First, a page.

E-Money License vs Banking License. Difference explained.
We bet you want to understand the difference between e-money license vs banking license. It is unsurprising, as such terms like “neobank”, “challenger bank”, “digital bank”, “mobile bank” attributed to payment service providers which should not be called banks.
Banks have dominated the financial markets for at least five centuries. Although their strategies, the services they offer, and the regulations applicable to them have changed throughout this time, the concept of “banks” remains similar to those that were first introduced. Banks are deposit-taking institutions, providing lending and payment intermediation services. Electronic Money Institutions (EMIs) on the other hand, are representative of the digitalisation of financial services. They are a relatively novel participant in the financial market and most commonly are characterised by the issuance of e-money and payment intermediation. Therefore, the question of how electronic money license stands vis-á-vis banking license is of due importance.
In the EU, EMIs were brought into regulation by the EU Electronic Money Directive (EMD) which was aimed to allow non-bank entities to compete with banks. This directive was repealed in 2011 with the EMD2, which expanded the scope of services that could be undertaken by EMIs. EMD2 was implemented at a national level in the UK with the entry of the Electronic Money Regulations 2011 (EMR). The lastly mentioned piece of legislation currently sits alongside the Payment Services Regulations 2017 (PSR) that together form a framework for the operation of EMIs. Whereas banks are currently regulated under the Financial Services and Markets Act 2000 (FSMA).
For a common user of the financial services, the difference between companies with electronic money license in the UK and banks can appear blurred. Therefore, this article will focus on the differences between e-money license vs banking license. While pursuing this aim it will clarify how banks and EMIs are regulated and operate. Thus adding valuable insights even to financial service professionals.
What is a bank?
There is no exhaustive definition of a bank under the common law, which is a legal system of the UK. Nevertheless, there is a landmark English case of the 1960s that sheds light on the common law understanding of the term. The Court of Appeals decision in United Dominions Trust Ltd v Kirkwood listed the below characteristics of banks:
(i) The maintenance of current accounts;
(ii) The payment of cheques drawn on bankers; as well as
(iii) The collection of cheques for clients.
In this case, it was held that in the business of banking, it is essential that a banker accepts money from customers to conduct the customer’s current account from which sums of money are paid by the customer or withdrawn by the bank from time to time. Judge Denning MR clarified that a list of characteristics is not equal to a definition. Stability, soundness, and probity were also deemed by the judge as defining features of banks. Nevertheless, it was accepted that banks are easier to recognise than to define.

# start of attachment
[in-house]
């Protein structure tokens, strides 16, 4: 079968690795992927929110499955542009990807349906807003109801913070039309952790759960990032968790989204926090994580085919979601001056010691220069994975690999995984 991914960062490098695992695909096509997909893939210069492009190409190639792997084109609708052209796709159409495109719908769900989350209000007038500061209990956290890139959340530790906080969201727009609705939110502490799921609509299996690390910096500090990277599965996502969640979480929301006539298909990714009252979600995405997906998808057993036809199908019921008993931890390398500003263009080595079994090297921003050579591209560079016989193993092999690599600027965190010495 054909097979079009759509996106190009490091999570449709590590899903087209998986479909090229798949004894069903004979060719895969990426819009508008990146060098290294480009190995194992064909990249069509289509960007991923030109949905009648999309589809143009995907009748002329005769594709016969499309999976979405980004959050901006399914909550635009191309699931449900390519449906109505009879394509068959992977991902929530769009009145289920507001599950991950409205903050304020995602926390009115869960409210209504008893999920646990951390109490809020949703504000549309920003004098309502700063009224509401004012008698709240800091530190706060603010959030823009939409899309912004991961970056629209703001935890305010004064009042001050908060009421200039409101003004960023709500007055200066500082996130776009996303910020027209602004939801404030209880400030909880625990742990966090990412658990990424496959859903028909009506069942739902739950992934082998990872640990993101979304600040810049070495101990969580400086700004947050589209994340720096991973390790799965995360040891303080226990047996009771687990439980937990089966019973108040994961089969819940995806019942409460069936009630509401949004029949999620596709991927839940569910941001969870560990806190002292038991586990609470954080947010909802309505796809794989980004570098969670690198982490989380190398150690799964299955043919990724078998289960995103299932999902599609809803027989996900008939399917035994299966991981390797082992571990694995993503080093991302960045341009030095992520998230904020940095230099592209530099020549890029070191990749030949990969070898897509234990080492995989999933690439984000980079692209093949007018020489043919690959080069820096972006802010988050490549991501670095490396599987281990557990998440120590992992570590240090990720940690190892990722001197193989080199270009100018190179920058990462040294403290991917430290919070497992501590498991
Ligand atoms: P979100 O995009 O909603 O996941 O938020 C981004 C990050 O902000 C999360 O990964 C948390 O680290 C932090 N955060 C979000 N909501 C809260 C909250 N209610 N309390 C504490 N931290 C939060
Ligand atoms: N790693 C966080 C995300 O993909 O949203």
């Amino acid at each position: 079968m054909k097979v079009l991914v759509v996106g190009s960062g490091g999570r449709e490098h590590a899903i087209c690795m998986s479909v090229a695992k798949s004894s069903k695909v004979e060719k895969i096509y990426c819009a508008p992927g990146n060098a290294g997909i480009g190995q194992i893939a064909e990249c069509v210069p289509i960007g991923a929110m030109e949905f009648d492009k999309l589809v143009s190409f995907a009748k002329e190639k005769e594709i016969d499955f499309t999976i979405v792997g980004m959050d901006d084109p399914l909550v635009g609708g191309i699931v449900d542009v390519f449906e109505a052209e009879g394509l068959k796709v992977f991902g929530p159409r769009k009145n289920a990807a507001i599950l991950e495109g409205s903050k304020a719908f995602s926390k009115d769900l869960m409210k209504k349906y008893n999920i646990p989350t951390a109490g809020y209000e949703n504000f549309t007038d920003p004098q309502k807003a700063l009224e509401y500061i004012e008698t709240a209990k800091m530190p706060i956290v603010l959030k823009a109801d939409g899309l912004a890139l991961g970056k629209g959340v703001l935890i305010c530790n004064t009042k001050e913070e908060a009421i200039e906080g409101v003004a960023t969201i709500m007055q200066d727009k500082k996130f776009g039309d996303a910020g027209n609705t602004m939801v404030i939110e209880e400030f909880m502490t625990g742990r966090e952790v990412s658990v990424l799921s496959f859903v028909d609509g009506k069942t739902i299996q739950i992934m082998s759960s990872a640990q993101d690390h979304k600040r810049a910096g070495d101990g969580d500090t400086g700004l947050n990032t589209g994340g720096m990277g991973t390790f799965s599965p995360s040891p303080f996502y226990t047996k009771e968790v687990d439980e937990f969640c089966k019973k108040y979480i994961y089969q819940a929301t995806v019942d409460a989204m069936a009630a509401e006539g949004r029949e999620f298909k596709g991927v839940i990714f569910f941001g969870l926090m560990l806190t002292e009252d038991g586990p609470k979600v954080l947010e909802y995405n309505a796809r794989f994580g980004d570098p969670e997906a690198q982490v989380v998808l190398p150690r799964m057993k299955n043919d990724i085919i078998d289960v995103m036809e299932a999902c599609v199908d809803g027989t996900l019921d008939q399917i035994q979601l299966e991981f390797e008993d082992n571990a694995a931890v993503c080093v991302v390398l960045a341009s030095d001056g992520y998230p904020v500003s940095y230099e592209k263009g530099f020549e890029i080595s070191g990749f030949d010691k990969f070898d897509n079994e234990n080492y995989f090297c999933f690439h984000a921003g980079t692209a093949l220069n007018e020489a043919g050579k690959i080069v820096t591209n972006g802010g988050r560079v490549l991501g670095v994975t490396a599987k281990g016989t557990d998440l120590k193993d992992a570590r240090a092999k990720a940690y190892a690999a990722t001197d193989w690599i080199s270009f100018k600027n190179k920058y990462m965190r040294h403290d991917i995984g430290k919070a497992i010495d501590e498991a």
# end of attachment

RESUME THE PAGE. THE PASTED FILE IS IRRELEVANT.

Nowadays, our understanding of traditional banking activities covers the acceptance of deposits from the public as well as loan-giving. According to the Bank of England, commercial banks can be understood as financial institutions that look after your money, help you pay for things, and provide loans. It is important to note that in the UK there is only one activity that defines what it is to be a bank and that is deposit-taking. As such, the PRA defines a bank as a firm with an FSMA 2000 Part 4A Permission to carry on the regulated activity of accepting deposits and is a credit institution but not a credit union, building society or friendly society. Under Financial Services and Markets Act 2000 (Regulated Activities) Order 2001/544 deposit-taking is a regulated activity if (a) money received by way of deposit is lent to others; or (b) any other activity of the person accepting the deposit is financed wholly, or to a material extent, out of the capital of or interest on money received by way of deposit. The deposit itself means a sum of money, other than one excluded by article 6 of the aforementioned order, which is paid on terms (a) under which it will be repaid, with or without interest or premium, and either on demand or at a time or in circumstances agreed by or on behalf of the person making the payment and the person receiving it; and (b) which are not referable to the provision of property (other than currency) or services or the giving of security. Plainly speaking, a deposit involves the creation of a debtor-creditor relationship under which the person who accepts the deposit stores value for eventual return. Besides deposits and loans, banks can offer several other services, including the issuance of e-money. In fact, banks can issue e-money without the need for an additional authorisation by the FCA. They only need 4A Part Permission under the FSMA 2000.